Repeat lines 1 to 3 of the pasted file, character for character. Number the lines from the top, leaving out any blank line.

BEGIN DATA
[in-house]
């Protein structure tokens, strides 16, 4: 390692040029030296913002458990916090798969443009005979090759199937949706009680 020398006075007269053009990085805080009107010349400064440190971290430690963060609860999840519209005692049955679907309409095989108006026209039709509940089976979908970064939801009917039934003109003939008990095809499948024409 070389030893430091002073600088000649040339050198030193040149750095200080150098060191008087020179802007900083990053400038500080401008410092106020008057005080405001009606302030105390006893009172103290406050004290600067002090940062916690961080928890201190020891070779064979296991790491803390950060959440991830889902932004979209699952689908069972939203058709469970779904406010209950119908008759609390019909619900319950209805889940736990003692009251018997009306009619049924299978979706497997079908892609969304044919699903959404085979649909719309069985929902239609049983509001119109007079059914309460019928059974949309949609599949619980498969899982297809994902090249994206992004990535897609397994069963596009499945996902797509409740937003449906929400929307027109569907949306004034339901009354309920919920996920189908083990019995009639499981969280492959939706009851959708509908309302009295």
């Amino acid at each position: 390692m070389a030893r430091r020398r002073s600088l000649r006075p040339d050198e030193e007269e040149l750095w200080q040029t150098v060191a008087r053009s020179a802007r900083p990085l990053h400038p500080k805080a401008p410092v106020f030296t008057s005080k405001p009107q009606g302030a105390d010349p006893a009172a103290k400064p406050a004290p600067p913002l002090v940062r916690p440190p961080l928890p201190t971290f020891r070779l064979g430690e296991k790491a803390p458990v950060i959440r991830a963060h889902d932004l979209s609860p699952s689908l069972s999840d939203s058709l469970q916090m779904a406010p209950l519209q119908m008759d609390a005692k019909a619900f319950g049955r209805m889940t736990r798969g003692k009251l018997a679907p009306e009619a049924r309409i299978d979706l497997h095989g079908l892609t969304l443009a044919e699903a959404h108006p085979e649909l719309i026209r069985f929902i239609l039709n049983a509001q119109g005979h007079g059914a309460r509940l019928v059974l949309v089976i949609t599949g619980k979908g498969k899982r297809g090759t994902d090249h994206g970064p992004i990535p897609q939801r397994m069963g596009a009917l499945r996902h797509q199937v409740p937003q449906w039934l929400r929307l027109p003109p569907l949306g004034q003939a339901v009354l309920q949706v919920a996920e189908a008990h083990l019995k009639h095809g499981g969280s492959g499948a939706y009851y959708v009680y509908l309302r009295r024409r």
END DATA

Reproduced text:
[in-house]
């Protein structure tokens, strides 16, 4: 390692040029030296913002458990916090798969443009005979090759199937949706009680 020398006075007269053009990085805080009107010349400064440190971290430690963060609860999840519209005692049955679907309409095989108006026209039709509940089976979908970064939801009917039934003109003939008990095809499948024409 070389030893430091002073600088000649040339050198030193040149750095200080150098060191008087020179802007900083990053400038500080401008410092106020008057005080405001009606302030105390006893009172103290406050004290600067002090940062916690961080928890201190020891070779064979296991790491803390950060959440991830889902932004979209699952689908069972939203058709469970779904406010209950119908008759609390019909619900319950209805889940736990003692009251018997009306009619049924299978979706497997079908892609969304044919699903959404085979649909719309069985929902239609049983509001119109007079059914309460019928059974949309949609599949619980498969899982297809994902090249994206992004990535897609397994069963596009499945996902797509409740937003449906929400929307027109569907949306004034339901009354309920919920996920189908083990019995009639499981969280492959939706009851959708509908309302009295």
């Amino acid at each position: 390692m070389a030893r430091r020398r002073s600088l000649r006075p040339d050198e030193e007269e040149l750095w200080q040029t150098v060191a008087r053009s020179a802007r900083p990085l990053h400038p500080k805080a401008p410092v106020f030296t008057s005080k405001p009107q009606g302030a105390d010349p006893a009172a103290k400064p406050a004290p600067p913002l002090v940062r916690p440190p961080l928890p201190t971290f020891r070779l064979g430690e296991k790491a803390p458990v950060i959440r991830a963060h889902d932004l979209s609860p699952s689908l069972s999840d939203s058709l469970q916090m779904a406010p209950l519209q119908m008759d609390a005692k019909a619900f319950g049955r209805m889940t736990r798969g003692k009251l018997a679907p009306e009619a049924r309409i299978d979706l497997h095989g079908l892609t969304l443009a044919e699903a959404h108006p085979e649909l719309i026209r069985f929902i239609l039709n049983a509001q119109g005979h007079g059914a309460r509940l019928v059974l949309v089976i949609t599949g619980k979908g498969k899982r297809g090759t994902d090249h994206g970064p992004i990535p897609q939801r397994m069963g596009a009917l499945r996902h797509q199937v409740p937003q449906w039934l929400r929307l027109p003109p569907l949306g004034q003939a339901v009354l309920q949706v919920a996920e189908a008990h083990l019995k009639h095809g499981g969280s492959g499948a939706y009851y959708v009680y509908l309302r009295r024409r």